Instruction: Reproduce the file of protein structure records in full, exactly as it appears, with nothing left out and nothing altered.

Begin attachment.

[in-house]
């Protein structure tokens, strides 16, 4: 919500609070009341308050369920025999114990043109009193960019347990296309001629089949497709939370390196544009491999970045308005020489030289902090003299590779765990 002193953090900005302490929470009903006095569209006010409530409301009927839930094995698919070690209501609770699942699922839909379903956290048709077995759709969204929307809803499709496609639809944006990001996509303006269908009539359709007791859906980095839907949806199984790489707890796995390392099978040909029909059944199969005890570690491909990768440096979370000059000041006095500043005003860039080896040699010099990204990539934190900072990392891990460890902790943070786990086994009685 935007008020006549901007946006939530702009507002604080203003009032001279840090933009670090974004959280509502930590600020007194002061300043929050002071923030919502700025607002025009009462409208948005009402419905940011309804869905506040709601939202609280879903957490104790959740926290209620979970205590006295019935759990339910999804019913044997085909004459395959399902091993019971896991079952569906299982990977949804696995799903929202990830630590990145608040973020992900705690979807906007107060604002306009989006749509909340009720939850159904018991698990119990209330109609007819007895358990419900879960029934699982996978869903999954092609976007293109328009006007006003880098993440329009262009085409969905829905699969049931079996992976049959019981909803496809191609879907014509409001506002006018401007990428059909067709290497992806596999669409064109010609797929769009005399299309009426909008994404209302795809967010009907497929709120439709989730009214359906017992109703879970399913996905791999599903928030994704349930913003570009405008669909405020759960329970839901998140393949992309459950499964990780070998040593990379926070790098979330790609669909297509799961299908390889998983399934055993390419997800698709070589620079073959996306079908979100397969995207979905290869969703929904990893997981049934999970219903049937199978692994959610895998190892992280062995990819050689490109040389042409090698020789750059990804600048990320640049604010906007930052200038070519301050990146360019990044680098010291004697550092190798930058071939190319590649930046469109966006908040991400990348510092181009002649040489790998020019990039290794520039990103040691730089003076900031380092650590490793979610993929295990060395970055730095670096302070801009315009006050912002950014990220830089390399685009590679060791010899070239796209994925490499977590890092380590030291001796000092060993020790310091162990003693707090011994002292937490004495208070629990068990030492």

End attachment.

[in-house]
């Protein structure tokens, strides 16, 4: 919500609070009341308050369920025999114990043109009193960019347990296309001629089949497709939370390196544009491999970045308005020489030289902090003299590779765990 002193953090900005302490929470009903006095569209006010409530409301009927839930094995698919070690209501609770699942699922839909379903956290048709077995759709969204929307809803499709496609639809944006990001996509303006269908009539359709007791859906980095839907949806199984790489707890796995390392099978040909029909059944199969005890570690491909990768440096979370000059000041006095500043005003860039080896040699010099990204990539934190900072990392891990460890902790943070786990086994009685 935007008020006549901007946006939530702009507002604080203003009032001279840090933009670090974004959280509502930590600020007194002061300043929050002071923030919502700025607002025009009462409208948005009402419905940011309804869905506040709601939202609280879903957490104790959740926290209620979970205590006295019935759990339910999804019913044997085909004459395959399902091993019971896991079952569906299982990977949804696995799903929202990830630590990145608040973020992900705690979807906007107060604002306009989006749509909340009720939850159904018991698990119990209330109609007819007895358990419900879960029934699982996978869903999954092609976007293109328009006007006003880098993440329009262009085409969905829905699969049931079996992976049959019981909803496809191609879907014509409001506002006018401007990428059909067709290497992806596999669409064109010609797929769009005399299309009426909008994404209302795809967010009907497929709120439709989730009214359906017992109703879970399913996905791999599903928030994704349930913003570009405008669909405020759960329970839901998140393949992309459950499964990780070998040593990379926070790098979330790609669909297509799961299908390889998983399934055993390419997800698709070589620079073959996306079908979100397969995207979905290869969703929904990893997981049934999970219903049937199978692994959610895998190892992280062995990819050689490109040389042409090698020789750059990804600048990320640049604010906007930052200038070519301050990146360019990044680098010291004697550092190798930058071939190319590649930046469109966006908040991400990348510092181009002649040489790998020019990039290794520039990103040691730089003076900031380092650590490793979610993929295990060395970055730095670096302070801009315009006050912002950014990220830089390399685009590679060791010899070239796209994925490499977590890092380590030291001796000092060993020790310091162990003693707090011994002292937490004495208070629990068990030492």